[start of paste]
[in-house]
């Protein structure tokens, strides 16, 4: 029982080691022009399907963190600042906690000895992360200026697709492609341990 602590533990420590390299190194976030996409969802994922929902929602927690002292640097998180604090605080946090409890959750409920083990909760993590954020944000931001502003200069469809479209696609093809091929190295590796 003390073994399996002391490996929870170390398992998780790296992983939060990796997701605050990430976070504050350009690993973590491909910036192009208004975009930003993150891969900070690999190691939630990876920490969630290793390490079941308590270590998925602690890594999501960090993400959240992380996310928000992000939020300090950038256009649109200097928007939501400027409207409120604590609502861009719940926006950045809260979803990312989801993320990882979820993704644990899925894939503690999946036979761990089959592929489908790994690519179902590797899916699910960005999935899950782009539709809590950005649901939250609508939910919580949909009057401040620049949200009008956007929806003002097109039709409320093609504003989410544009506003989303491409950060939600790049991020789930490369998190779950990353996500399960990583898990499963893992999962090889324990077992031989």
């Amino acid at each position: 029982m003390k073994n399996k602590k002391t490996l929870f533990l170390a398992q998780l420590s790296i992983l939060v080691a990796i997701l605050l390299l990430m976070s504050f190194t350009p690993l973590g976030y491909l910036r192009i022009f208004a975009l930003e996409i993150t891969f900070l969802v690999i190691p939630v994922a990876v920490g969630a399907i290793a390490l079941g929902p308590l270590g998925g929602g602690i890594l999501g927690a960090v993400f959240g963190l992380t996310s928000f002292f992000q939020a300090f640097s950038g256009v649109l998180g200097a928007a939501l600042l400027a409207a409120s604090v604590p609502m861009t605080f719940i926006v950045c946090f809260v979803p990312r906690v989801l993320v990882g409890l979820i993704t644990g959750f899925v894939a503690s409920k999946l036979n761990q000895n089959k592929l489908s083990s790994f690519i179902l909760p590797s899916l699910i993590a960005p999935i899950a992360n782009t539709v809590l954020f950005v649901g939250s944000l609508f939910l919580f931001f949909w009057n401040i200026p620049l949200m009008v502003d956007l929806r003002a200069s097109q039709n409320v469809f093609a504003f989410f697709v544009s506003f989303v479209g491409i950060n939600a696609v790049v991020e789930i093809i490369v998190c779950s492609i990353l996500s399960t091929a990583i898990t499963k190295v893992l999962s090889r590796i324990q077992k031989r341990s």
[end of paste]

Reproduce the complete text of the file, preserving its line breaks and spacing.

[in-house]
């Protein structure tokens, strides 16, 4: 029982080691022009399907963190600042906690000895992360200026697709492609341990 602590533990420590390299190194976030996409969802994922929902929602927690002292640097998180604090605080946090409890959750409920083990909760993590954020944000931001502003200069469809479209696609093809091929190295590796 003390073994399996002391490996929870170390398992998780790296992983939060990796997701605050990430976070504050350009690993973590491909910036192009208004975009930003993150891969900070690999190691939630990876920490969630290793390490079941308590270590998925602690890594999501960090993400959240992380996310928000992000939020300090950038256009649109200097928007939501400027409207409120604590609502861009719940926006950045809260979803990312989801993320990882979820993704644990899925894939503690999946036979761990089959592929489908790994690519179902590797899916699910960005999935899950782009539709809590950005649901939250609508939910919580949909009057401040620049949200009008956007929806003002097109039709409320093609504003989410544009506003989303491409950060939600790049991020789930490369998190779950990353996500399960990583898990499963893992999962090889324990077992031989």
């Amino acid at each position: 029982m003390k073994n399996k602590k002391t490996l929870f533990l170390a398992q998780l420590s790296i992983l939060v080691a990796i997701l605050l390299l990430m976070s504050f190194t350009p690993l973590g976030y491909l910036r192009i022009f208004a975009l930003e996409i993150t891969f900070l969802v690999i190691p939630v994922a990876v920490g969630a399907i290793a390490l079941g929902p308590l270590g998925g929602g602690i890594l999501g927690a960090v993400f959240g963190l992380t996310s928000f002292f992000q939020a300090f640097s950038g256009v649109l998180g200097a928007a939501l600042l400027a409207a409120s604090v604590p609502m861009t605080f719940i926006v950045c946090f809260v979803p990312r906690v989801l993320v990882g409890l979820i993704t644990g959750f899925v894939a503690s409920k999946l036979n761990q000895n089959k592929l489908s083990s790994f690519i179902l909760p590797s899916l699910i993590a960005p999935i899950a992360n782009t539709v809590l954020f950005v649901g939250s944000l609508f939910l919580f931001f949909w009057n401040i200026p620049l949200m009008v502003d956007l929806r003002a200069s097109q039709n409320v469809f093609a504003f989410f697709v544009s506003f989303v479209g491409i950060n939600a696609v790049v991020e789930i093809i490369v998190c779950s492609i990353l996500s399960t091929a990583i898990t499963k190295v893992l999962s090889r590796i324990q077992k031989r341990s």